Sound easy? Sound impossible? I promise it’s neither. Going into birth, especially the first time, you have no idea what is going to or could happen. There are so many variables, so many possibilities – you just never know where your birth experience might take you, no matter how much you think you are prepared. Especially in our society, where birth is made out to be the scariest thing to happen to a woman (thanks t.v. and movies).
But it doesn’t have to be that way. The birth of your child(ren) can be an experience you look forward to, if you know what to expect. When I found out I was pregnant with my daughter I knew I wanted a medication-free birth. My initial reasoning was that our ancestors did it over and over, I can do it too. On further research I realized that it was also the best option for me and my baby. The process of natural birth is beneficial in so many ways for both mom and baby that I couldn’t think of any other choice.
Unfortunately, in my preparation, I knew I needed to be ready for the possibility of a caesarean section (c-section) delivery. No matter how prepared I thought I was something could have gone wrong or it would be unsafe to continue with a natural birth. It comforts me to know that, in an emergency, the doctors and techniques are available to me to bring my child more safely into the world.
As I’m preparing for the birth of my second child, I keep thinking about how prepared I am – mentally, physically, emotionally. The birth of Sweet Girl was unexpected. Not in that I wasn’t prepared for her to come, or she came too early (she was born at 38 weeks). It was unexpected in how quick it was.
My water broke at 4 am and I was so excited I just knew I wouldn’t be able to go back to sleep. From everything I had read and heard, I knew I would have hours and hours before we would need to go anywhere. I was prepared to wait until contractions were 5 minutes apart, 1 minute long, for 1 hour. I also knew that because my water had broken there was an increased risk of infection so I may need to go to the hospital a little sooner. Well, I didn’t have to wait very long to head to the hospital. At 5 am my contractions started, 5 minutes apart from the get go. That was unexpected. So off we went, to the hospital. And less than 3 hours later, I had a baby in my arms.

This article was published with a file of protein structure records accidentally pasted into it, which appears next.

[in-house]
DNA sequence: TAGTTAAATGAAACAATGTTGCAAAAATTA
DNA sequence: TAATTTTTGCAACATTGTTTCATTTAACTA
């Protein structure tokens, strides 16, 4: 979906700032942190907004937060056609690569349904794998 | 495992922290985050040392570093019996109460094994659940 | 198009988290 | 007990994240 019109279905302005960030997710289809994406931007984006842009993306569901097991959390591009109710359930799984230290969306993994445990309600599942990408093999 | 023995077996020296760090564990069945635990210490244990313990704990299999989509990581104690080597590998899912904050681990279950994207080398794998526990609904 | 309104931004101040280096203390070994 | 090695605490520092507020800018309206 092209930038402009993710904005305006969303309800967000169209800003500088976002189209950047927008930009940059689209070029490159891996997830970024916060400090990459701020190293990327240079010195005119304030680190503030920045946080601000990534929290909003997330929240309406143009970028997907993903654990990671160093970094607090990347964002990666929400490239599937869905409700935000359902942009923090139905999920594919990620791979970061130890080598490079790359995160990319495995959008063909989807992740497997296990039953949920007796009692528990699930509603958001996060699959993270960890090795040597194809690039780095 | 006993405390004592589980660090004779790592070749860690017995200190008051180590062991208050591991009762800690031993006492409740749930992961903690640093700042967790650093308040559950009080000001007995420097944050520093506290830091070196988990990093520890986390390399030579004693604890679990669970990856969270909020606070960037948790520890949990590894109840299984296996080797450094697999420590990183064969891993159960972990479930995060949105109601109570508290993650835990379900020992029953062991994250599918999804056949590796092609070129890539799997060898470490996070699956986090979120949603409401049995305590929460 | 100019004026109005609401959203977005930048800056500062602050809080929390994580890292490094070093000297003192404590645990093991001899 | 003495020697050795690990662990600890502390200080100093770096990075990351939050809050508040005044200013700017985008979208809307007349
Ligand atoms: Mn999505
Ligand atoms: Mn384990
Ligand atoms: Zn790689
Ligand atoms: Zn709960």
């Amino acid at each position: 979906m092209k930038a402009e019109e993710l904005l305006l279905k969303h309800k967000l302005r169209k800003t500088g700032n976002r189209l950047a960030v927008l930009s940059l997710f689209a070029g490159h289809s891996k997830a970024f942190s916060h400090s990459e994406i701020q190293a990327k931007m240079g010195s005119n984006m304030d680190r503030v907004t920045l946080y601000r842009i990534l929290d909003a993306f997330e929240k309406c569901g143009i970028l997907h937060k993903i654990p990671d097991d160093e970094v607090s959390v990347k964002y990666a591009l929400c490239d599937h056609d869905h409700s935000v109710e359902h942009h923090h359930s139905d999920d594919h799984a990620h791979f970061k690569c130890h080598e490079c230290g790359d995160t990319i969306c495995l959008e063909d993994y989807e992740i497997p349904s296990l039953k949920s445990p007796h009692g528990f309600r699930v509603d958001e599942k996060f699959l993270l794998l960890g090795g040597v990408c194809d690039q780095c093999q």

Precipitous labor/birth – lasting 3 hours or less from the start of contractions. That’s what I had. I was completely unprepared. I was not pushed into interventions, a c-section wasn’t required. But the birth I experienced was so far outside of what I could have imagined to expect that I struggled to get through it. There was no adjusting through each phase of labor, there was no easing into transition. I was thrust through the process of birth to find myself on the other side, baby on my chest, wondering how in the world that happened.
Birth is unpredictable. No matter what you know, no matter how many children you have had in the past, each labor and birth can surprise you. I think it is important to plan for the birth that you want. The birth you are most comfortable with and that will be the most fulfilling for you. Whether that includes pain management medications, a c-section, or you at home with no medical assistance – choose the birth you want and fight for it if you have to. Find the support you need to achieve your ideal birth.
But don’t close yourself off completely to the possibility that it won’t go according to plan. Things happen. You could change your mind in the middle of your natural birth and decide you need an epidural because the pain is too much or you have had a long and exhausting labor. Baby could get stuck or mom or baby could be in distress and need to go in for an emergency c-section.
Having a baby is a wonderful thing. It is the miracle of life. A woman’s body – working together with her baby/babies – creating, sustaining, and bringing a new life into the world. It is an incredible process and should be approached as such. Birth is also an unknown, and should be approached respectfully, with the understanding that things won’t always go according to your ideal plan. I encourage you, as you prepare to get pregnant, or already are, research all possibilities, even if you don’t want them. Don’t know what options or possibilities there are? Here is a small list to get you started:
- Unassisted home birth – laboring and giving birth at home, without a qualified medical professional (doctor, EMT, midwife) present
- Home birth – laboring and giving birth at home, with a qualified medical professional present
- Precipitous birth – labor and birth lasting 3 hours or less from the start of contractions; could lead to unplanned home births, or births in transit
- Birthing center – home-like setting, typically attended by a midwife, with some of the medical amenities found in a hospital setting
- Unmedicated (natural) hospital birth – birth in a hospital, attended by an OB or midwife, without use of labor augmentation (drug or physical augmentation) or medicated pain relief
- Medicated hospital birth – birth in a hospital, attended by an OB or midwife. Could include the use of labor augmentation, continuous IV, epidural, or other medical interventions
- Caesarean section (c-section) – birth in a hospital, attended by an OB or physician. Could mean you are partially sedated, only use an epidural, or require full sedation.